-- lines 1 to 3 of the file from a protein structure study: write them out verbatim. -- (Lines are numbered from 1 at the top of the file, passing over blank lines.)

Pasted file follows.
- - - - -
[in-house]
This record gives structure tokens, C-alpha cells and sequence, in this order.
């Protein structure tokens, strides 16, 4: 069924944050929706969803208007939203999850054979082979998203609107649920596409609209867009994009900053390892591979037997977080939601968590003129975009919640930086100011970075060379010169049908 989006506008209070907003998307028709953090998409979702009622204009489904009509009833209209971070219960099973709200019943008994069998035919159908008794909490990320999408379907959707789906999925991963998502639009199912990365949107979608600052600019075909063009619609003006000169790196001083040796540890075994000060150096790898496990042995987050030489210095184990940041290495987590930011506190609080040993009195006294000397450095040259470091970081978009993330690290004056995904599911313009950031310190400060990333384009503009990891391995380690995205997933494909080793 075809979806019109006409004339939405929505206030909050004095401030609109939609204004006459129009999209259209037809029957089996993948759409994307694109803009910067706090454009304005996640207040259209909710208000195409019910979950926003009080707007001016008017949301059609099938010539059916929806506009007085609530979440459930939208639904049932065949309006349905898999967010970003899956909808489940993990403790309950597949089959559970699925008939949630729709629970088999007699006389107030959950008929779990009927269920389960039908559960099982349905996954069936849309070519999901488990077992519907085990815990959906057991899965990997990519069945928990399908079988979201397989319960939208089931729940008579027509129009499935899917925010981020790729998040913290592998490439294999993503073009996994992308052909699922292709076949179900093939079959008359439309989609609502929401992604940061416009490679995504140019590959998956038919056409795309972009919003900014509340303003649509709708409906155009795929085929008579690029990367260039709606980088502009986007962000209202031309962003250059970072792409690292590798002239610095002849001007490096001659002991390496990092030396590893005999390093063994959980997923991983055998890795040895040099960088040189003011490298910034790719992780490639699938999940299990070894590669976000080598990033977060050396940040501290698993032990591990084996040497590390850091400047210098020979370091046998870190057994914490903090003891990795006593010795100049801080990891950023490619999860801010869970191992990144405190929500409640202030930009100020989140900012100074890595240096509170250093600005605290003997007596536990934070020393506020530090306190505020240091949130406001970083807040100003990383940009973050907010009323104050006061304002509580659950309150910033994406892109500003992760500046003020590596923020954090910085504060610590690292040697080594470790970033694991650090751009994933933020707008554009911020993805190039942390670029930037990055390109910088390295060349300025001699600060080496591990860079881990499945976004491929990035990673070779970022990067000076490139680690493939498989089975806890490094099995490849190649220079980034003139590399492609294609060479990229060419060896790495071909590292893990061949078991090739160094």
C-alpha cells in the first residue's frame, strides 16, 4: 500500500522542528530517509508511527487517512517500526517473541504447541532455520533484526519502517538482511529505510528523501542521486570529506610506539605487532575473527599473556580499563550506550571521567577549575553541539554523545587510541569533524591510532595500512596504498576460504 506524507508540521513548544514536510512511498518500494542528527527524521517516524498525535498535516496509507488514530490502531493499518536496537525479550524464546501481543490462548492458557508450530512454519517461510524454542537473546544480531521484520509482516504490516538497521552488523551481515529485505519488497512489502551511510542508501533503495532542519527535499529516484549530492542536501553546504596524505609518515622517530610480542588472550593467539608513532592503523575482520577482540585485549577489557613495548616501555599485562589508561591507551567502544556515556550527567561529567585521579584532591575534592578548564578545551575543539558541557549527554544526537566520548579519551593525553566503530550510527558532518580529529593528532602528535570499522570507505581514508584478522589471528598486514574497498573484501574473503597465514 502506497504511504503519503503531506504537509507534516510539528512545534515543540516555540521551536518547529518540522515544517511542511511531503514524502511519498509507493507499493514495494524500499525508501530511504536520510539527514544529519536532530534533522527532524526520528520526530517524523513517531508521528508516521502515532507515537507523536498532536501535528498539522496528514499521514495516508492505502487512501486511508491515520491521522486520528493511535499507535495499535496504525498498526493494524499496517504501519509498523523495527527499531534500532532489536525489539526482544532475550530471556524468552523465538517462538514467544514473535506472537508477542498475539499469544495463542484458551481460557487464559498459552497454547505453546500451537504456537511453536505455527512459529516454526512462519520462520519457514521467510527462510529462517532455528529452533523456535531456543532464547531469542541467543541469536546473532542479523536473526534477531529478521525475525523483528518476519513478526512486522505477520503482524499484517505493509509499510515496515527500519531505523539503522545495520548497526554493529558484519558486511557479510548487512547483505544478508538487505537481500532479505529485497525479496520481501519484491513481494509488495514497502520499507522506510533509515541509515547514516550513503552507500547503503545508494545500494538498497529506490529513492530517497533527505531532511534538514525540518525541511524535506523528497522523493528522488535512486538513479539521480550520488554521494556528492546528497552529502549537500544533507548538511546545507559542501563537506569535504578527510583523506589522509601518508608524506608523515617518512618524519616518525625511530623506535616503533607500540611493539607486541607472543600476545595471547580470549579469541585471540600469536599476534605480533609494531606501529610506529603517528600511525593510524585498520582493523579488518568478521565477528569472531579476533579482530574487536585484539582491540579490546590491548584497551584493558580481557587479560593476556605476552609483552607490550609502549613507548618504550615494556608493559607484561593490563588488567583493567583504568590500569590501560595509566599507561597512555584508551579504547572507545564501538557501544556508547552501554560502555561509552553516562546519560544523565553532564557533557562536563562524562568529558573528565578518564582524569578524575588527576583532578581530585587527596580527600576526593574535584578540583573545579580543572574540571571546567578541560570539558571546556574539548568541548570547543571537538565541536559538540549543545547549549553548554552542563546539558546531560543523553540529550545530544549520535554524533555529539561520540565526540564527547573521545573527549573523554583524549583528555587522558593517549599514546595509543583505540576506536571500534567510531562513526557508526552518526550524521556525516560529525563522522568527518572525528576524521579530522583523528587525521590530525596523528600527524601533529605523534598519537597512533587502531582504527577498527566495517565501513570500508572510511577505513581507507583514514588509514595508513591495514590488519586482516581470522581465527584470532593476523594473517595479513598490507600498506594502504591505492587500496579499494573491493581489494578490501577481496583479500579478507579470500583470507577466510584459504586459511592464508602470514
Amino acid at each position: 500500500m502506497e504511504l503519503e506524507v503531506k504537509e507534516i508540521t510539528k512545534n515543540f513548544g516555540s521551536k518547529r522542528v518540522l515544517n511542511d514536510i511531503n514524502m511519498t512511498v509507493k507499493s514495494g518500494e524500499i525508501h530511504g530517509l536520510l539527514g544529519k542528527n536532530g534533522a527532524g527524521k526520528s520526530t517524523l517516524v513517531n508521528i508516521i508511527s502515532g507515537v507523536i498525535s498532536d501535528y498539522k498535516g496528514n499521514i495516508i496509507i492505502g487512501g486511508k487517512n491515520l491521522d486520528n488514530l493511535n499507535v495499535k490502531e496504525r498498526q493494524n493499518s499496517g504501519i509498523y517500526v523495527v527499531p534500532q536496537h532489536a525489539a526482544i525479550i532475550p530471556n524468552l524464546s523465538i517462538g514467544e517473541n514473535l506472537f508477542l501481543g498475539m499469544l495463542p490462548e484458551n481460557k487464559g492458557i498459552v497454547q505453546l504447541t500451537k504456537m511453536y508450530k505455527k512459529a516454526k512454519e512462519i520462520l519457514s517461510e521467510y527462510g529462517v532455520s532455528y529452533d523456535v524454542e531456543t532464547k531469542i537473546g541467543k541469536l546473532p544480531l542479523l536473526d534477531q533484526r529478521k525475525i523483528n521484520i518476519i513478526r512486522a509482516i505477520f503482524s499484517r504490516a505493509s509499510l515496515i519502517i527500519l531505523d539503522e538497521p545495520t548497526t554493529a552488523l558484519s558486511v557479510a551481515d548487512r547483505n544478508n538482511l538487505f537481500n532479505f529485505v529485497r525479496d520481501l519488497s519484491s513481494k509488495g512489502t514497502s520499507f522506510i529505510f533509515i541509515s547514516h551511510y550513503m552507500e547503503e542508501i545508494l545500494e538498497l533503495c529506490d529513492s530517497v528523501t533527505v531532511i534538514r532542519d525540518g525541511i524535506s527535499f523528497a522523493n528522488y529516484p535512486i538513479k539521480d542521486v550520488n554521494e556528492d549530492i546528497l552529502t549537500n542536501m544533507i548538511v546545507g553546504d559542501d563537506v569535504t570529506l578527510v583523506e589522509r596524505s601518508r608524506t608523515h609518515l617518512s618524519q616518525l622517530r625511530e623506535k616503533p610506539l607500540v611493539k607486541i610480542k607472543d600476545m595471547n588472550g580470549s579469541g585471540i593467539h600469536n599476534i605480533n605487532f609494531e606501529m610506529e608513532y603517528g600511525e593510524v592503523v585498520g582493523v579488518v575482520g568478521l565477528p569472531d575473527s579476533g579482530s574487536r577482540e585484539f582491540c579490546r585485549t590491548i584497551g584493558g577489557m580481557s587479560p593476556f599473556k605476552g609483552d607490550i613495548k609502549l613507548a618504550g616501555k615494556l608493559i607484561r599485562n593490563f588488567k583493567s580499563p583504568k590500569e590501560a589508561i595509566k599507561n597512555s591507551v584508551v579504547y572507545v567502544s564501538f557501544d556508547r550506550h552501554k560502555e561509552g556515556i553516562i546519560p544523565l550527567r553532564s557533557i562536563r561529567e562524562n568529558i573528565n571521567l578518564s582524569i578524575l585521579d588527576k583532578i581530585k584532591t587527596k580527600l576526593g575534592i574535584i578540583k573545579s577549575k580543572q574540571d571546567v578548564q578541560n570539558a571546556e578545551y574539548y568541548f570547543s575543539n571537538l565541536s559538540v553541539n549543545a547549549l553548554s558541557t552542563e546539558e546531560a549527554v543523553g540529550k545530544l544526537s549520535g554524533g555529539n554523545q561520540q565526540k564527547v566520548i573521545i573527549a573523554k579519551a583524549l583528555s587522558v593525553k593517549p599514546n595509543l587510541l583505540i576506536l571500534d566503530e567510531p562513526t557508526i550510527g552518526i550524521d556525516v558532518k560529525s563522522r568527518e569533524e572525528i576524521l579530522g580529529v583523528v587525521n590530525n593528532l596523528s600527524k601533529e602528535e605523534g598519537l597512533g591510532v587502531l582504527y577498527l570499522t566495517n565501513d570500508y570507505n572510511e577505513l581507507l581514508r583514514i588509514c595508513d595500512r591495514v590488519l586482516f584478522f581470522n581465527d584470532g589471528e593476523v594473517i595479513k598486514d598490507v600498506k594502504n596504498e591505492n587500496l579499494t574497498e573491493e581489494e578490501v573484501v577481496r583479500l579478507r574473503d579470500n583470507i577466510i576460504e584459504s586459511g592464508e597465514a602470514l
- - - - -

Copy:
[in-house]
This record gives structure tokens, C-alpha cells and sequence, in this order.
């Protein structure tokens, strides 16, 4: 069924944050929706969803208007939203999850054979082979998203609107649920596409609209867009994009900053390892591979037997977080939601968590003129975009919640930086100011970075060379010169049908 989006506008209070907003998307028709953090998409979702009622204009489904009509009833209209971070219960099973709200019943008994069998035919159908008794909490990320999408379907959707789906999925991963998502639009199912990365949107979608600052600019075909063009619609003006000169790196001083040796540890075994000060150096790898496990042995987050030489210095184990940041290495987590930011506190609080040993009195006294000397450095040259470091970081978009993330690290004056995904599911313009950031310190400060990333384009503009990891391995380690995205997933494909080793 075809979806019109006409004339939405929505206030909050004095401030609109939609204004006459129009999209259209037809029957089996993948759409994307694109803009910067706090454009304005996640207040259209909710208000195409019910979950926003009080707007001016008017949301059609099938010539059916929806506009007085609530979440459930939208639904049932065949309006349905898999967010970003899956909808489940993990403790309950597949089959559970699925008939949630729709629970088999007699006389107030959950008929779990009927269920389960039908559960099982349905996954069936849309070519999901488990077992519907085990815990959906057991899965990997990519069945928990399908079988979201397989319960939208089931729940008579027509129009499935899917925010981020790729998040913290592998490439294999993503073009996994992308052909699922292709076949179900093939079959008359439309989609609502929401992604940061416009490679995504140019590959998956038919056409795309972009919003900014509340303003649509709708409906155009795929085929008579690029990367260039709606980088502009986007962000209202031309962003250059970072792409690292590798002239610095002849001007490096001659002991390496990092030396590893005999390093063994959980997923991983055998890795040895040099960088040189003011490298910034790719992780490639699938999940299990070894590669976000080598990033977060050396940040501290698993032990591990084996040497590390850091400047210098020979370091046998870190057994914490903090003891990795006593010795100049801080990891950023490619999860801010869970191992990144405190929500409640202030930009100020989140900012100074890595240096509170250093600005605290003997007596536990934070020393506020530090306190505020240091949130406001970083807040100003990383940009973050907010009323104050006061304002509580659950309150910033994406892109500003992760500046003020590596923020954090910085504060610590690292040697080594470790970033694991650090751009994933933020707008554009911020993805190039942390670029930037990055390109910088390295060349300025001699600060080496591990860079881990499945976004491929990035990673070779970022990067000076490139680690493939498989089975806890490094099995490849190649220079980034003139590399492609294609060479990229060419060896790495071909590292893990061949078991090739160094």